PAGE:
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Central Europe is facing a decade offering fantastic opportunities

The Prime Minister met with his Czech counterpart Andrej Babis, and at a joint press conference he highlighted that slowly tables are turning because earlier the dominant thinking was that Central Europe was unable to find advancement without Western Europe; today Western European economies are unable to operate without Central Europe. There is no successful German economy without Central Europe either, and Central Europe is indeed the engine of the economy of the EU, he stated.

He took the view that therefore the region’s political and economic influence is increasing, and behind this there is genuine performance. However, we can only convert this influence if we maintain the Visegrád cooperation, he said.

Mr Orbán pointed out that as regards the reduction of unemployment, the Czech Republic is ahead of us. Regarding the level of sovereign debt, too, we would like to catch up with the Czech Republic, and we equally envy the performance of the Czech Republic’s industry, he listed.

He observed that he came to reinforce the Czech-Hungarian wing of the Visegrád cooperation (V4) because if the Czech Republic is not committed to the V4, the V4 cannot work. The Visegrád Group needs the Czech Republic’s strength and political influence.

He said we can hardly avoid the next big wave of migration, people in their millions are leaving Afghanistan, and some of them will want to come via the Balkans and Hungary. Hungary is protecting not only its own borders, but also those of the whole of Europe, including the Czech Republic. This is why he asked Mr Babis to make available 50 police officers to reinforce the protection of the borders, he explained.

Regarding intelligent transport systems (ITSs), he said the essence of these systems is that everyone is required to pay because they have homes and cars. This must be prevented because “this may well fit into the luxury of the Western Europeans, but not into our lives,” he stated, adding that they agreed with his Czech counterpart to take joint action on this matter at the next EU summit.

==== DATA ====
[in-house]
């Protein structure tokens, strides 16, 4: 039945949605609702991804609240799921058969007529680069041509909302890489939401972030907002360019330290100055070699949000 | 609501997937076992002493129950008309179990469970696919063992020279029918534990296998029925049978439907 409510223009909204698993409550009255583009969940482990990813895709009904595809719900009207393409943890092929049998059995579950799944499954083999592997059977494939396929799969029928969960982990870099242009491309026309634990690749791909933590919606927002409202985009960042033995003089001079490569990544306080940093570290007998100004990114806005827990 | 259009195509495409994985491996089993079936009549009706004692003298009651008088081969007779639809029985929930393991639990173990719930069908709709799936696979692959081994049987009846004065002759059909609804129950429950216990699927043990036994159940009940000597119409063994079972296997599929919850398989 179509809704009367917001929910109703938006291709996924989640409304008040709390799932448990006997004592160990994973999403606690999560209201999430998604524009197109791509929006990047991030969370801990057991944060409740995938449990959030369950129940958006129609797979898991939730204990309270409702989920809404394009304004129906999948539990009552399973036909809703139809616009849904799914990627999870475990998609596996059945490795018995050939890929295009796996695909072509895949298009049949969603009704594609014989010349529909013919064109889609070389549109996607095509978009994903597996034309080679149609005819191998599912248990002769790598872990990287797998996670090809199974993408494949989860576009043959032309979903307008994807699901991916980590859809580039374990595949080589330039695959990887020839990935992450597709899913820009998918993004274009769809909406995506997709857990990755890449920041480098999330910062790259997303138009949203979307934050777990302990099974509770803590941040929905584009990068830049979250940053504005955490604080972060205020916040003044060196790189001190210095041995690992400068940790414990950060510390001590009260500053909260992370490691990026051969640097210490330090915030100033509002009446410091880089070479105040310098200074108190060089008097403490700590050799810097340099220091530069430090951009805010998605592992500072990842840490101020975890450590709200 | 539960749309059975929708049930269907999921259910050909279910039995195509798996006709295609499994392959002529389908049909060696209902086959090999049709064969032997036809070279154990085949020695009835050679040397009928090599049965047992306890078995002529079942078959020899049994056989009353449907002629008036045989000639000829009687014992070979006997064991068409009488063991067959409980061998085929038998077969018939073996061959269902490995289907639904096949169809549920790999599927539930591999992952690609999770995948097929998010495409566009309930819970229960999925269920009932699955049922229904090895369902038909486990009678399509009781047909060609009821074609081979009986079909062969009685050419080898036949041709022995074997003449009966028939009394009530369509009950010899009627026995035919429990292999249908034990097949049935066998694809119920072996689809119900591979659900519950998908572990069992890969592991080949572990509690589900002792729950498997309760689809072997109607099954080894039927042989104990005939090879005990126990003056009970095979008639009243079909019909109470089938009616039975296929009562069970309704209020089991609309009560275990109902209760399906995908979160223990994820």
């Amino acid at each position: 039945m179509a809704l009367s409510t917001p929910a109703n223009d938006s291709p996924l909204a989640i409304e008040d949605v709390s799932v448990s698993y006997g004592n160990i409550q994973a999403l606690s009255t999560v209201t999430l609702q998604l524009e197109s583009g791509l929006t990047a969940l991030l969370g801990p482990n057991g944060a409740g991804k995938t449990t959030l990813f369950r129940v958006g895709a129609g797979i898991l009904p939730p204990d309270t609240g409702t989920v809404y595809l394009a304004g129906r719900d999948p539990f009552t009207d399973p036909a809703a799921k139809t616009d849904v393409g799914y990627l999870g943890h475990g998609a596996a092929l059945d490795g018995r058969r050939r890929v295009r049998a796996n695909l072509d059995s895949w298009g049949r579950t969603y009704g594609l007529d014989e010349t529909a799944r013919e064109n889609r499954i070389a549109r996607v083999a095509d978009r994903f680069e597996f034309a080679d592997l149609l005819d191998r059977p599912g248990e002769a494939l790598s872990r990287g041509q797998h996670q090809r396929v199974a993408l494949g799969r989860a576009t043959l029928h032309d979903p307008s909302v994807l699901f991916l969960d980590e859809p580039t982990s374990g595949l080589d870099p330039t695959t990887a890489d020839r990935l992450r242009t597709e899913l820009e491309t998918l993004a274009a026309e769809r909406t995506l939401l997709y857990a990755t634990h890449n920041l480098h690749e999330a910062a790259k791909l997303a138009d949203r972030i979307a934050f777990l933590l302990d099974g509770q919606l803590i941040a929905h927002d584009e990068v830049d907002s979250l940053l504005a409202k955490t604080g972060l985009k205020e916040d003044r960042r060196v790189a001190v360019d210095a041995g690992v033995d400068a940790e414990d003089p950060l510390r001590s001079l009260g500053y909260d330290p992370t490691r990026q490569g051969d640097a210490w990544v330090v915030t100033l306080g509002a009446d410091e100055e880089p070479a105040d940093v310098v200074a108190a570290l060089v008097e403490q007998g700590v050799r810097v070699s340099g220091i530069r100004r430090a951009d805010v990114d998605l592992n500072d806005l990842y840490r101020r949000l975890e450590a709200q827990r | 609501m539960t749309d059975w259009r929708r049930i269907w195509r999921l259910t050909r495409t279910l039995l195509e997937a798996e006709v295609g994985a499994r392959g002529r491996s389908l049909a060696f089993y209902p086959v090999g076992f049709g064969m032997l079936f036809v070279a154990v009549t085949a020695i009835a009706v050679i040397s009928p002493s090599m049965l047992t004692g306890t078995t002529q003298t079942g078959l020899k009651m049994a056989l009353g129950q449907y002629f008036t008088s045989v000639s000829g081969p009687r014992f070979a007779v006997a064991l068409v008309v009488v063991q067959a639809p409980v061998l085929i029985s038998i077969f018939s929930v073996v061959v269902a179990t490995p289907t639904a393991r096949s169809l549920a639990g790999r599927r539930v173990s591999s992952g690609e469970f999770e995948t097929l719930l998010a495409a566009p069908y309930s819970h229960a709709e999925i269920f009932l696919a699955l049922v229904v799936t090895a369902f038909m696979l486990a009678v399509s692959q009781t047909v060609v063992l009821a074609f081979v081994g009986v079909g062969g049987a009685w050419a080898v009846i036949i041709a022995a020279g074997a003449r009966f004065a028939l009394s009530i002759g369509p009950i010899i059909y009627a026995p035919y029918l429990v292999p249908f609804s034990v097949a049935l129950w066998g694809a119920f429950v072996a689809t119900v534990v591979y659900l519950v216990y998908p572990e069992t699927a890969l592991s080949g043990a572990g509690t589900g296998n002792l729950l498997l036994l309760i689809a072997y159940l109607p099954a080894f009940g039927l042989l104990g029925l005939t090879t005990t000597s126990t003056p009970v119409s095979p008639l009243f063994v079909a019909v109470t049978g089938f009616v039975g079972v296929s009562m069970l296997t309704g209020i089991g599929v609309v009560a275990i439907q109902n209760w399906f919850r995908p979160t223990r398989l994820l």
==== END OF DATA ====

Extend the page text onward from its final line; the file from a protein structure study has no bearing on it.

In the context of Czech-Hungarian economic cooperation, Mr Orbán said it is an honour that the Czech economy also welcomes Hungarian businesses, and Czech-Hungarian economic cooperation has broken records never seen before.

He said this year the volume of bilateral trade has increased by 26 per cent, and 330 Czech companies operate in Hungary, providing jobs for many thousands of people. Hungary wants to expand this cooperation which is making good progress in telecommunications, agriculture and the energy sector, and we would also like to extend cooperation to the defence industry, he added.

He stressed that Hungary is ready to engage “in close, amicable and sober cooperation with the government of Andrej Babis that rests on mutual respect” in the future.

In answer to a question, the Prime Minister also highlighted that the Hungarian-Russian gas supply agreement is a matter that Ukraine has no business with; it is an issue of Hungarian sovereignty. He said Hungary is a sovereign country, we buy energy, gas from whomever we want. “It is for us alone to decide by what route we transport this energy to Hungary,” he pointed out.